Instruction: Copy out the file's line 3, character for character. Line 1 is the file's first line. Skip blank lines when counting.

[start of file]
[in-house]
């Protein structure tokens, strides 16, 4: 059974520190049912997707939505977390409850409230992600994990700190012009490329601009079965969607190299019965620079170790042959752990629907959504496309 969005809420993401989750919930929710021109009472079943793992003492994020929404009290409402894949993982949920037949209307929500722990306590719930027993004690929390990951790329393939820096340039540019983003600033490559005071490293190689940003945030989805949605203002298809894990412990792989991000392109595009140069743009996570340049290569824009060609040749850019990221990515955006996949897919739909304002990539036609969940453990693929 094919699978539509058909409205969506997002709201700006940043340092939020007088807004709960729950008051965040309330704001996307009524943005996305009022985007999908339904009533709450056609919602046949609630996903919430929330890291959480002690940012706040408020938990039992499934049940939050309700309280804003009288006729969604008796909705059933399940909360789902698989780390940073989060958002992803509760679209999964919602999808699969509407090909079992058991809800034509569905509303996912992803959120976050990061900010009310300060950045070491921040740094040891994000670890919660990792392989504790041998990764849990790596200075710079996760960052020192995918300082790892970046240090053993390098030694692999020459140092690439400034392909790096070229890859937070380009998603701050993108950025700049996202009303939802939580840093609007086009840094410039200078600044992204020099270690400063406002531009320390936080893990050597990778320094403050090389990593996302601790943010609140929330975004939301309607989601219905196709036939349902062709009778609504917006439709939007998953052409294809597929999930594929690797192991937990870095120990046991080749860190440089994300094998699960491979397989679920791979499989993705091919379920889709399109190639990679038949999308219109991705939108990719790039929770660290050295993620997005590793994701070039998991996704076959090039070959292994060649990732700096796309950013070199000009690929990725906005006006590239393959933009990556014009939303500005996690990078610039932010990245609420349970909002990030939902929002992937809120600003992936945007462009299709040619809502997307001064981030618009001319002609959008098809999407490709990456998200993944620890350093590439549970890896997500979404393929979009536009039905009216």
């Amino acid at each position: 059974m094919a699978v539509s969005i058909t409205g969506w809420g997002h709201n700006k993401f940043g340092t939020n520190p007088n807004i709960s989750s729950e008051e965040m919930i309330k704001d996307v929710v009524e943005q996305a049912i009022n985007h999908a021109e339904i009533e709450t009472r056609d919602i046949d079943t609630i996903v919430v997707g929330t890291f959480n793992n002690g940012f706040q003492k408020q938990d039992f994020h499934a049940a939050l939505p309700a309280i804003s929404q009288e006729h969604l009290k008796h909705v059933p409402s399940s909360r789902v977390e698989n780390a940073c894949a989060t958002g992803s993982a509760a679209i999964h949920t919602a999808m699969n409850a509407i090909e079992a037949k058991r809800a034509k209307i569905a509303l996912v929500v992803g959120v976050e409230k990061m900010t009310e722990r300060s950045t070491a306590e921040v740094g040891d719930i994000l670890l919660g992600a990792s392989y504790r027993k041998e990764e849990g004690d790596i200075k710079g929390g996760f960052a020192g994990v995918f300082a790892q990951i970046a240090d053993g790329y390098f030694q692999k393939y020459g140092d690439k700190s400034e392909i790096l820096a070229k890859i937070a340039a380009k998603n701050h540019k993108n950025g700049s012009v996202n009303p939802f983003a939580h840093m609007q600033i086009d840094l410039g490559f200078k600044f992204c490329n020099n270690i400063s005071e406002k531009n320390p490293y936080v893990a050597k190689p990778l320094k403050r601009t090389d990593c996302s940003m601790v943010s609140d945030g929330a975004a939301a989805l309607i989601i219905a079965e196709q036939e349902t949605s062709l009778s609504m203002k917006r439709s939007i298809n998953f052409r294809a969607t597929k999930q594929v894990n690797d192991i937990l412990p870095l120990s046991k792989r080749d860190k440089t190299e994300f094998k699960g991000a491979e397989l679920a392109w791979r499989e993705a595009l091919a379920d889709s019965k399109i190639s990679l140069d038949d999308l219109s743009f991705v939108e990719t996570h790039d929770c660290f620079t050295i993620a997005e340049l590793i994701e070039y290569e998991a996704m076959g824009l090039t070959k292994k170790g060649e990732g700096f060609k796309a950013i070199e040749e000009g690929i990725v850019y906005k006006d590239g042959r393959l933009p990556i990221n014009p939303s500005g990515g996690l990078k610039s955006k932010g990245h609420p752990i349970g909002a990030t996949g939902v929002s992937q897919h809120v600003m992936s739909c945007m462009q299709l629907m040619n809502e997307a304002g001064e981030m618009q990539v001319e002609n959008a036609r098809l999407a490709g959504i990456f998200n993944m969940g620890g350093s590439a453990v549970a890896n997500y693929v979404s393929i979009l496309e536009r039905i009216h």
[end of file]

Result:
């Amino acid at each position: 059974m094919a699978v539509s969005i058909t409205g969506w809420g997002h709201n700006k993401f940043g340092t939020n520190p007088n807004i709960s989750s729950e008051e965040m919930i309330k704001d996307v929710v009524e943005q996305a049912i009022n985007h999908a021109e339904i009533e709450t009472r056609d919602i046949d079943t609630i996903v919430v997707g929330t890291f959480n793992n002690g940012f706040q003492k408020q938990d039992f994020h499934a049940a939050l939505p309700a309280i804003s929404q009288e006729h969604l009290k008796h909705v059933p409402s399940s909360r789902v977390e698989n780390a940073c894949a989060t958002g992803s993982a509760a679209i999964h949920t919602a999808m699969n409850a509407i090909e079992a037949k058991r809800a034509k209307i569905a509303l996912v929500v992803g959120v976050e409230k990061m900010t009310e722990r300060s950045t070491a306590e921040v740094g040891d719930i994000l670890l919660g992600a990792s392989y504790r027993k041998e990764e849990g004690d790596i200075k710079g929390g996760f960052a020192g994990v995918f300082a790892q990951i970046a240090d053993g790329y390098f030694q692999k393939y020459g140092d690439k700190s400034e392909i790096l820096a070229k890859i937070a340039a380009k998603n701050h540019k993108n950025g700049s012009v996202n009303p939802f983003a939580h840093m609007q600033i086009d840094l410039g490559f200078k600044f992204c490329n020099n270690i400063s005071e406002k531009n320390p490293y936080v893990a050597k190689p990778l320094k403050r601009t090389d990593c996302s940003m601790v943010s609140d945030g929330a975004a939301a989805l309607i989601i219905a079965e196709q036939e349902t949605s062709l009778s609504m203002k917006r439709s939007i298809n998953f052409r294809a969607t597929k999930q594929v894990n690797d192991i937990l412990p870095l120990s046991k792989r080749d860190k440089t190299e994300f094998k699960g991000a491979e397989l679920a392109w791979r499989e993705a595009l091919a379920d889709s019965k399109i190639s990679l140069d038949d999308l219109s743009f991705v939108e990719t996570h790039d929770c660290f620079t050295i993620a997005e340049l590793i994701e070039y290569e998991a996704m076959g824009l090039t070959k292994k170790g060649e990732g700096f060609k796309a950013i070199e040749e000009g690929i990725v850019y906005k006006d590239g042959r393959l933009p990556i990221n014009p939303s500005g990515g996690l990078k610039s955006k932010g990245h609420p752990i349970g909002a990030t996949g939902v929002s992937q897919h809120v600003m992936s739909c945007m462009q299709l629907m040619n809502e997307a304002g001064e981030m618009q990539v001319e002609n959008a036609r098809l999407a490709g959504i990456f998200n993944m969940g620890g350093s590439a453990v549970a890896n997500y693929v979404s393929i979009l496309e536009r039905i009216h």